CINCINNATI - Hunched over a table in his Northside apartment, Dan Moore is preparing to tell the world about a transformative moment.
"I had just been getting involved in politics when I was 17," he says. "When this happened, it made it all very real."
An event not just in his life, but in the very fabric of Cincinnati.
Ten years ago, as a student activist at Walnut Hills High School, Moore found himself attracted to the boiling unrest that led to the 2001 riots sweeping over the city.
"I want people to remember the riots in the way that they actually happened," he says. "Not by the way it was portrayed by the media."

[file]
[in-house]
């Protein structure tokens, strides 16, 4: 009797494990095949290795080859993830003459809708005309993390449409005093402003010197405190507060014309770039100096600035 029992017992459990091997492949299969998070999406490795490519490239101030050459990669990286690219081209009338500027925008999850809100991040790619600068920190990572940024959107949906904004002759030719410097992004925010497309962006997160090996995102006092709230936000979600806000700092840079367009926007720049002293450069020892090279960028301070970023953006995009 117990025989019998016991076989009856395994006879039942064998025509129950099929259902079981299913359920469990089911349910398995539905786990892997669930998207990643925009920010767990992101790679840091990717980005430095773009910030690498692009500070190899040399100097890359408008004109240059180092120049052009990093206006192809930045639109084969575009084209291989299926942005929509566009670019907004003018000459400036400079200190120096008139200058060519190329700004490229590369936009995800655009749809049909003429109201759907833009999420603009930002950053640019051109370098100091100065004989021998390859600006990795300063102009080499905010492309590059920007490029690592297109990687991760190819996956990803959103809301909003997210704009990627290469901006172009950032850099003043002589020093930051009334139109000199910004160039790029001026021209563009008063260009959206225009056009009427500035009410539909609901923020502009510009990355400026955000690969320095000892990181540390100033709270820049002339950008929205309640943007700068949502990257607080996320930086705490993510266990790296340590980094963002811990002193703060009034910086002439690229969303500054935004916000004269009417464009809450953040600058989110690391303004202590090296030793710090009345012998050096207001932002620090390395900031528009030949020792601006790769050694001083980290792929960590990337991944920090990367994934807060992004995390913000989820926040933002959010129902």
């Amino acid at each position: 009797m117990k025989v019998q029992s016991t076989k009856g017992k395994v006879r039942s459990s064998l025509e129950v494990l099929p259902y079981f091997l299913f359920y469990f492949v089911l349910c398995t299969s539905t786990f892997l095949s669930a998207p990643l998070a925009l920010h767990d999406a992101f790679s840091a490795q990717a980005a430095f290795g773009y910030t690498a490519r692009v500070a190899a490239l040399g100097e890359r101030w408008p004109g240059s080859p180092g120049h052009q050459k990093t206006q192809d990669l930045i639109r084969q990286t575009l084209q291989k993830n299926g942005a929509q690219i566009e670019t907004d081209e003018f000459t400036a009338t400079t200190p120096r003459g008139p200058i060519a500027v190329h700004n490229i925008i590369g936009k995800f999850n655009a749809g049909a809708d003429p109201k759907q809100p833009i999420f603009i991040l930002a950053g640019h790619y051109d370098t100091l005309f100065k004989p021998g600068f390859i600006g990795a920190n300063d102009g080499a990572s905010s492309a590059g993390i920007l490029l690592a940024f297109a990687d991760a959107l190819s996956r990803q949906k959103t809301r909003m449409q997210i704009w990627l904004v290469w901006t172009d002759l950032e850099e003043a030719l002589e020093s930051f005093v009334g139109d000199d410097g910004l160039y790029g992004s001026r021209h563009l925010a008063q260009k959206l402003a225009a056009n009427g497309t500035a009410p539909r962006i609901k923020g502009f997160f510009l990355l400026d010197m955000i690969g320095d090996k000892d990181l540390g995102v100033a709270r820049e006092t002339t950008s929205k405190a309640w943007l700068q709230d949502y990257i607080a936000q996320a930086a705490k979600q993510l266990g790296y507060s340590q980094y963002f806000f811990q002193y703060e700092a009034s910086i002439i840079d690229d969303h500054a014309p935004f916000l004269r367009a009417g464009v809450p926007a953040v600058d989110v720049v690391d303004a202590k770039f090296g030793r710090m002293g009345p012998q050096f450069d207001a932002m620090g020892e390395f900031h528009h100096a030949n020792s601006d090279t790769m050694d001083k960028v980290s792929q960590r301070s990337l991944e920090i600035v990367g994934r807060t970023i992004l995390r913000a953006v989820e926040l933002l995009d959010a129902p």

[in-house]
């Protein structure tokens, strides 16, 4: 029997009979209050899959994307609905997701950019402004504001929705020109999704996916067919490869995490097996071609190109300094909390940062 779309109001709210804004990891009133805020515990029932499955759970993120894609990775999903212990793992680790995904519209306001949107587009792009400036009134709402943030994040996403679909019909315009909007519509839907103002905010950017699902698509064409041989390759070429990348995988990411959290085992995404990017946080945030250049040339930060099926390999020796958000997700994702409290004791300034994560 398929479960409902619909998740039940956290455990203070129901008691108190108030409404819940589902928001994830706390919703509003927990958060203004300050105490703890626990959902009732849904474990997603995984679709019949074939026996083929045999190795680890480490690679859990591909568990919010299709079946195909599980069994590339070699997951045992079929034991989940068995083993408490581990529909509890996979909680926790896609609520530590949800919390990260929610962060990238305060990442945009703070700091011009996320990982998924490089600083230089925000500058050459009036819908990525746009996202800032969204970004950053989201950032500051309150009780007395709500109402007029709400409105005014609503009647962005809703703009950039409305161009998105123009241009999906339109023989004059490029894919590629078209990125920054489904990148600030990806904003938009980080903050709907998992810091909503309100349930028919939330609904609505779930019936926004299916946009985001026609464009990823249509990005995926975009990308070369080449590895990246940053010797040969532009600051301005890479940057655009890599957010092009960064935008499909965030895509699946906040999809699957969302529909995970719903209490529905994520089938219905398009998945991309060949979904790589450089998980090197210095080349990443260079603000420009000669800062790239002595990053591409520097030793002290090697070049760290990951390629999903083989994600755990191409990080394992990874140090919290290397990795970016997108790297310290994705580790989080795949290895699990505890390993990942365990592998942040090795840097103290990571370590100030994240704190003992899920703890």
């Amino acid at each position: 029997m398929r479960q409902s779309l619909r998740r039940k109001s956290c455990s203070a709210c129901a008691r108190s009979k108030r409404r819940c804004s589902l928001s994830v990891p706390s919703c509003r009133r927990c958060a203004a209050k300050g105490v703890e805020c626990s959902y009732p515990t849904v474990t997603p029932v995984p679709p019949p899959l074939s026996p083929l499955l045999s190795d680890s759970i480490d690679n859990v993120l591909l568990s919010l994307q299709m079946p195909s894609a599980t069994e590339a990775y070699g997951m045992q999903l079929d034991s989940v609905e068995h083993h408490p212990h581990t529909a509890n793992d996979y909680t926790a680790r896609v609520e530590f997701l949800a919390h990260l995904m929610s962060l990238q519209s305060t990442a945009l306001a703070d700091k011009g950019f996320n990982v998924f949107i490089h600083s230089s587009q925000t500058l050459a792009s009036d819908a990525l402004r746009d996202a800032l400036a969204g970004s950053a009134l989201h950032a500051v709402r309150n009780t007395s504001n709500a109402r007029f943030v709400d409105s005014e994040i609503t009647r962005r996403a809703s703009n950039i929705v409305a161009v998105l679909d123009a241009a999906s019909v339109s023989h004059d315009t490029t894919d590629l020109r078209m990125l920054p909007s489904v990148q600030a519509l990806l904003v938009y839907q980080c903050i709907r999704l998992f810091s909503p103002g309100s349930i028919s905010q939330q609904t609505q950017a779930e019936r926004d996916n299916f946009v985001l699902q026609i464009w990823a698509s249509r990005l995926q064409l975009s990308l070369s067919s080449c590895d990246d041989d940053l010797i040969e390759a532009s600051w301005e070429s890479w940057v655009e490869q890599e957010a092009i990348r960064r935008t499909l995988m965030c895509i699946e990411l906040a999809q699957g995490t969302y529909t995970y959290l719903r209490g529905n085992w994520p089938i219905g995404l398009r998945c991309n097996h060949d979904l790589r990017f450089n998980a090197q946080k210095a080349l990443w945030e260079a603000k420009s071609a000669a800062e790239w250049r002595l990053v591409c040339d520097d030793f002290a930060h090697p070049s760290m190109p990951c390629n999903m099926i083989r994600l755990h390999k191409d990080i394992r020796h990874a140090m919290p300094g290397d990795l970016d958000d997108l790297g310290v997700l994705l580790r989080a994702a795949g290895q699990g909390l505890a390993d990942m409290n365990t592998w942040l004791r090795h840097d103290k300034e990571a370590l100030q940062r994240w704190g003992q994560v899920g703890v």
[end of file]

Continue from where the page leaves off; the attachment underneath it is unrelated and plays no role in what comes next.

To do that, he's telling his story as a graphic novel.
"It makes it easier to digest some of the politics about the riots in Cincinnati."
His pages are filled with real life characters who tell their stories with depth the news media may have missed.
"I interviewed Rev. Damon Lynch III," Moore says. [And] one of the former leaders of the new Black Panther Party in Cincinnati...[and] just a regular guy who lives in Over-the-Rhine that got picked up for curfew violations coming home from work."
Even though Moore's book doesn't shy away from the violence, he stresses the positive that he says came from the events a decade ago.
"There was lots and lots of grassroots organizing and lots and lots of community people getting engaged," he says.
And for the artist, there's a strictly personal benefit.
"Drawing this book has been the biggest art education I've ever had," he says.
If you would like to contribute a memory or story from the 2001 riots to Moore's book, email him at firstname.lastname@example.org .